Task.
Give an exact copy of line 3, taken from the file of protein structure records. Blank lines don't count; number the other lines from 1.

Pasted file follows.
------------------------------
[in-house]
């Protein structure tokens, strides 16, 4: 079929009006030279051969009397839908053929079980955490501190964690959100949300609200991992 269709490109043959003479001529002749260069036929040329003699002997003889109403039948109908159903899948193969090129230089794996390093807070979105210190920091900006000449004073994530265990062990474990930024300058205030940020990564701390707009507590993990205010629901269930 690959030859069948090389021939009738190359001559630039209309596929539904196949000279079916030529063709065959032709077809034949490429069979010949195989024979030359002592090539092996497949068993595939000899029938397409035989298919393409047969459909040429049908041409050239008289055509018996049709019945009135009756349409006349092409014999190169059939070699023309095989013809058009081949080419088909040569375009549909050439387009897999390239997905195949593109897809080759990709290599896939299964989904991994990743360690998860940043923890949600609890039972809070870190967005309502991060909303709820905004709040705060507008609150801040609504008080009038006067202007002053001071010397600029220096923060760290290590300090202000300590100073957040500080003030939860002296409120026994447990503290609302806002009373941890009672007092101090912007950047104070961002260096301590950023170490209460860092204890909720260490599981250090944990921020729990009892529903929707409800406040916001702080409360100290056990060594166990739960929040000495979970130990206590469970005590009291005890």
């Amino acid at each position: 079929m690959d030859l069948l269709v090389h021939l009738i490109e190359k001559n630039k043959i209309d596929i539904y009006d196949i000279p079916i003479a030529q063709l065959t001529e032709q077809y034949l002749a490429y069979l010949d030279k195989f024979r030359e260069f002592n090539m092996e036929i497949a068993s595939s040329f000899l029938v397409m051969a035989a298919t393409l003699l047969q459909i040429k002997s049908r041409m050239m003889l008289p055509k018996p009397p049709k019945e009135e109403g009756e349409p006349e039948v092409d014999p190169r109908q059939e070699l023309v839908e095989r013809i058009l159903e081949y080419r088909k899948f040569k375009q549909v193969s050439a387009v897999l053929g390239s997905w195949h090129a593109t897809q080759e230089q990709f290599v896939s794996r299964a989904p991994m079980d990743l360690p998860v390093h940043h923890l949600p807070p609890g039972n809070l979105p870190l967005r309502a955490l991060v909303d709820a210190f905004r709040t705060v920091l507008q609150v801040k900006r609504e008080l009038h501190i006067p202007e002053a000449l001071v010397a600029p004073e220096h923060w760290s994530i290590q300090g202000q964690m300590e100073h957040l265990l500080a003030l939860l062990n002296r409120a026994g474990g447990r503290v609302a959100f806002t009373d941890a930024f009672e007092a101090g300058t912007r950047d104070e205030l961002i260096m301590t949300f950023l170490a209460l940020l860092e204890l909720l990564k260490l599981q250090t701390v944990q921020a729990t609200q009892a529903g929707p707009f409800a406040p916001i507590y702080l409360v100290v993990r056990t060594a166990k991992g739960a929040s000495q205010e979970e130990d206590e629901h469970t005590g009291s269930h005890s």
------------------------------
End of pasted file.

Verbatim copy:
């Amino acid at each position: 079929m690959d030859l069948l269709v090389h021939l009738i490109e190359k001559n630039k043959i209309d596929i539904y009006d196949i000279p079916i003479a030529q063709l065959t001529e032709q077809y034949l002749a490429y069979l010949d030279k195989f024979r030359e260069f002592n090539m092996e036929i497949a068993s595939s040329f000899l029938v397409m051969a035989a298919t393409l003699l047969q459909i040429k002997s049908r041409m050239m003889l008289p055509k018996p009397p049709k019945e009135e109403g009756e349409p006349e039948v092409d014999p190169r109908q059939e070699l023309v839908e095989r013809i058009l159903e081949y080419r088909k899948f040569k375009q549909v193969s050439a387009v897999l053929g390239s997905w195949h090129a593109t897809q080759e230089q990709f290599v896939s794996r299964a989904p991994m079980d990743l360690p998860v390093h940043h923890l949600p807070p609890g039972n809070l979105p870190l967005r309502a955490l991060v909303d709820a210190f905004r709040t705060v920091l507008q609150v801040k900006r609504e008080l009038h501190i006067p202007e002053a000449l001071v010397a600029p004073e220096h923060w760290s994530i290590q300090g202000q964690m300590e100073h957040l265990l500080a003030l939860l062990n002296r409120a026994g474990g447990r503290v609302a959100f806002t009373d941890a930024f009672e007092a101090g300058t912007r950047d104070e205030l961002i260096m301590t949300f950023l170490a209460l940020l860092e204890l909720l990564k260490l599981q250090t701390v944990q921020a729990t609200q009892a529903g929707p707009f409800a406040p916001i507590y702080l409360v100290v993990r056990t060594a166990k991992g739960a929040s000495q205010e979970e130990d206590e629901h469970t005590g009291s269930h005890s």